Child Arrangements at Christmas13 Aug 2019 | Lisa Pepper
The Christmas period can be a hectic and stressful time for all parents, but for separated parents, it can be the source of greater worry. The festive period is supposed to be a joyous time associated with the family unit, but when that unit has separated and one household becomes two, children can feel that rupture the most. Both parents will understandably want to spend Christmas Day and the festive period with the children and deciding how to manage this situation is not always easy.
Our family law team have put together a guide for parents on how they can handle Christmas arrangements with their children
The Child Arrangement Order
As of 2014 the law has moved from possessive terminology such as access, custody, contact and residence to describe the role of the parents in caring for and seeing their children following a divorce or separation, towards terms which emphasise co-parenting. Child Arrangements Orders, as they are now known, specify with whom a child lives and with whom they spend time and aim to make it clear that the children ‘live with’ both parents. This approach has become increasingly common and attractive to both parents and the Court alike.
Christmas time arrangements
At Christmas time, where the children will be spending the big day itself, is often the main area of contention between parents. The Courts view, as it is in all children cases, whatever the time of year, is that decisions should be made based on what is in the best interests of the child. This is a wide concept but the Court will conduct an exercise that is completely child- focused working through a specific checklist of considerations, before coming to a final decision. In most cases, unless it can be shown to the contrary, it is in a child’s best interest to see and spend time with both parents and this will be especially important over Christmas, which is traditionally a time for family.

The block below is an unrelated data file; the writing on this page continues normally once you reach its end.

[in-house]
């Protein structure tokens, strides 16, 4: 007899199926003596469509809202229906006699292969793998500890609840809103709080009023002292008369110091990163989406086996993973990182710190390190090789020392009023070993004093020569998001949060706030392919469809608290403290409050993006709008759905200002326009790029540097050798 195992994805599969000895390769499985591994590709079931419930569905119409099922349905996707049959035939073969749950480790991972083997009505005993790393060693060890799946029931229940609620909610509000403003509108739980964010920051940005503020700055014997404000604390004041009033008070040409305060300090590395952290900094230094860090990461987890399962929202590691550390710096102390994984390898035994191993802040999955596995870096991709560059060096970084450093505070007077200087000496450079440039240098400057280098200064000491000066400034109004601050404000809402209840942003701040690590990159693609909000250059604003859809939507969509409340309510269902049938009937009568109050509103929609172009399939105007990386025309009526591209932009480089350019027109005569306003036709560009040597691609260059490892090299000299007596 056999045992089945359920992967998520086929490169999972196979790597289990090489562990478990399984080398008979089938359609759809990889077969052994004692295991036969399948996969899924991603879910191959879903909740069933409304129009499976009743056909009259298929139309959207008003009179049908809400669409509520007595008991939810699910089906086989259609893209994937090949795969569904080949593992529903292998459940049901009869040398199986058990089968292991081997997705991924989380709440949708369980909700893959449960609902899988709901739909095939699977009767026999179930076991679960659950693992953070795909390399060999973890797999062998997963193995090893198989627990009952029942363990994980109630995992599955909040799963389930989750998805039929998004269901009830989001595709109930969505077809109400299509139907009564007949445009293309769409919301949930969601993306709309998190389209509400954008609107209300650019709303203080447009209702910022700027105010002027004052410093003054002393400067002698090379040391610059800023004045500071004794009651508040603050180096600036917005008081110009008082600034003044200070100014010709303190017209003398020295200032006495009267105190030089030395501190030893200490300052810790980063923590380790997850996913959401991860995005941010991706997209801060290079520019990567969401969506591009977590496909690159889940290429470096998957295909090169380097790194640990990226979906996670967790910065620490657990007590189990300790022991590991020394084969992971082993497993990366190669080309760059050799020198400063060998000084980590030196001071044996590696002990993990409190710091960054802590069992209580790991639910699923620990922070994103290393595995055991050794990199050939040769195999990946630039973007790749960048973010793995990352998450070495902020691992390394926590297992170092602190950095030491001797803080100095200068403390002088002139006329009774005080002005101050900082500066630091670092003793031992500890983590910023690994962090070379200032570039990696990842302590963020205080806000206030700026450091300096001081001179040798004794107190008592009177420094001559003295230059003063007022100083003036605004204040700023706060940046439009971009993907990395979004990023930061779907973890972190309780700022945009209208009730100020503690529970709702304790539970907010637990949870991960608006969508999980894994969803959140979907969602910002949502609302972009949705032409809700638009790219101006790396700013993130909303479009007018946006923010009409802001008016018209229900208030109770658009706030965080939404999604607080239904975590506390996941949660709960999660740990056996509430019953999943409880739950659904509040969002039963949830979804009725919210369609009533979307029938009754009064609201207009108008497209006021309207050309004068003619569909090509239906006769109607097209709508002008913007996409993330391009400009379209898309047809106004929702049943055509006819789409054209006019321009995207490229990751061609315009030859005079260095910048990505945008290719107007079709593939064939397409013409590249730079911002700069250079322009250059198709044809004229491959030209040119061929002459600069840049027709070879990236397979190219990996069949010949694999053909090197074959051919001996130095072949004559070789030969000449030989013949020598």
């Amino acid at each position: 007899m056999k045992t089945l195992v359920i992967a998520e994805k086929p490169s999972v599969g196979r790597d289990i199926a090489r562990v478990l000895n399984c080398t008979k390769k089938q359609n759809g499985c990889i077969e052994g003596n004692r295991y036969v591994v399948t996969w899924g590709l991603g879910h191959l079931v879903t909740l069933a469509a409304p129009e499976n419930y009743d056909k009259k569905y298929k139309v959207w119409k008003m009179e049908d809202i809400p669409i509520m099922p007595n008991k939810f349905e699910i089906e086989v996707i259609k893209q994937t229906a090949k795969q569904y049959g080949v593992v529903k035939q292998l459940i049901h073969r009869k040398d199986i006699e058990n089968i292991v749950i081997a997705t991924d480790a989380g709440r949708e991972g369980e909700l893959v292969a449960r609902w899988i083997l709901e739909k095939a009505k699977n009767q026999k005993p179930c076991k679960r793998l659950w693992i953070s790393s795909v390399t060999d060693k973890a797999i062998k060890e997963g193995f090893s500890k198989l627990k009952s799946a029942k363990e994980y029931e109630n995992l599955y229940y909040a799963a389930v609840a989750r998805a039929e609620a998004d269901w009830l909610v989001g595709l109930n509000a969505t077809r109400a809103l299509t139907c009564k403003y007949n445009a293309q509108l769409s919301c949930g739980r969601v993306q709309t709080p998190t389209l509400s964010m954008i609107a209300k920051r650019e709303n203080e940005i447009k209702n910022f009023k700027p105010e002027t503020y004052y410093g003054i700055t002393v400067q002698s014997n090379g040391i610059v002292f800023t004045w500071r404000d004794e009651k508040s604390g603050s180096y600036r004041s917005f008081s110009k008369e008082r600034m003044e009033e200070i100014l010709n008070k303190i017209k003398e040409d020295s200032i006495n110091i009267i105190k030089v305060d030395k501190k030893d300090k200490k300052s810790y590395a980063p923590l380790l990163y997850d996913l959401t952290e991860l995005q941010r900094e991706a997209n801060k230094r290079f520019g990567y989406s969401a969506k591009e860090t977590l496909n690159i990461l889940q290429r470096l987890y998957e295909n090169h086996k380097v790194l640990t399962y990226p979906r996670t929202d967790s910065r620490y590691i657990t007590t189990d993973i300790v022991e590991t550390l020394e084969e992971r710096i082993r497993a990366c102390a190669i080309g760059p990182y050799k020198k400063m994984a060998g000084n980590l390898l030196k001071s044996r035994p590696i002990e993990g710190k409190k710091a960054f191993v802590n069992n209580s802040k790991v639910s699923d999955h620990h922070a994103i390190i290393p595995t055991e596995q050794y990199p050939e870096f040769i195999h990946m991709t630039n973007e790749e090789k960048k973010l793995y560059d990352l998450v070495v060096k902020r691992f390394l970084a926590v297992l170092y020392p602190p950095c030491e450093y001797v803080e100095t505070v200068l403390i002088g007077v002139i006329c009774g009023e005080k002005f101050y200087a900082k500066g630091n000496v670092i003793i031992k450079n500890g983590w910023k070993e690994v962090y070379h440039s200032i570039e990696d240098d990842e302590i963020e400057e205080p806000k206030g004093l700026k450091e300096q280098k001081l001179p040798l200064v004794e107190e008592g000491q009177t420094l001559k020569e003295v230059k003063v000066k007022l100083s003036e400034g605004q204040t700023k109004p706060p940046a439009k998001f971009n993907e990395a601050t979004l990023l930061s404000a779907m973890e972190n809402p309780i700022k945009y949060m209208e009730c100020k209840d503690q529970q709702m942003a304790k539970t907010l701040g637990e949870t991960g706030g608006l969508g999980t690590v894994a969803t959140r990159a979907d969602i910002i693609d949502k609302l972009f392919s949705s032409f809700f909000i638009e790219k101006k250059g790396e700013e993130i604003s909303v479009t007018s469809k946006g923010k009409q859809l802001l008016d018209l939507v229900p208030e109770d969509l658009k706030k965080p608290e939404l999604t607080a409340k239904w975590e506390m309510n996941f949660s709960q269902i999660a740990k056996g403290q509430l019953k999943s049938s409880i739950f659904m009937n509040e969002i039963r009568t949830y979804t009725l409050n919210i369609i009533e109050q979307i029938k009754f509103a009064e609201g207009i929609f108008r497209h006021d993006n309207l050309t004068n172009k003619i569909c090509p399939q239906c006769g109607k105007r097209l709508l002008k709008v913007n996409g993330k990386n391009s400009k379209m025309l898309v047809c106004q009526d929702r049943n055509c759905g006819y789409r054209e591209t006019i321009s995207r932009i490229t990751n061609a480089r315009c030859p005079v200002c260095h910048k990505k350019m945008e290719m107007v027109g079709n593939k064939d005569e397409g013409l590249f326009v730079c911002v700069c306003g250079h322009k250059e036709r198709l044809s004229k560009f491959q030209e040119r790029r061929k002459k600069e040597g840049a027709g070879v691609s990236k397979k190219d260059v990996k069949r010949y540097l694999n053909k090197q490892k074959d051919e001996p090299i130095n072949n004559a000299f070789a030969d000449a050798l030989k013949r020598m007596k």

A Court would therefore expect to see a child spending some time with each parent over the festive period with yearly alternating or a division of the day itself common place, to ensure that the child is getting the most of seeing both families over the holiday period.
Four practical tips for arranging Christmas contact.
Many parents decide to do a ‘second Christmas’ either before or after the day itself when the child is spending Christmas Day with the other parent. This means both parents get to spend ‘the day’ with the child and the child is likely to react positively to the Christmas experience despite no longer sharing it with both parents.
As any Christmas host will tell you, forward planning is the best way to make sure that the day runs smoothly and without a hitch. This is also true when planning the arrangements for where the children will spend Christmas day and with whom. Christmas should be discussed by the parents as far as possible in advance and any last minute changes or disruptions should be avoided. This increases the likelihood of Christmas running smoothly for everyone, for the children to get used to the plans for Christmas and to avoid any last-minute court applications becoming necessary.
Children can often feel as if they are missing out on the Christmas period when they move between separated parents. Therefore, embracing your child’s experience of a Christmas with the other family will make your child’s transition easier. Far too often Christmas, the presents, the food and the experience can become a competition between separated parents and the consequence is that children get caught in the middle resulting in one parent being alienated. Embrace the second Christmas and encourage your child to do the same so that the holidays are something to look forward to rather than resent.
Finally, be prepared to compromise. It is usually beneficial for a child to spend time with both parents and if they are willing and able to work together, then Christmas can remain an enjoyable time. Cooperation is especially important for separated parents over Christmas but equally throughout the year.
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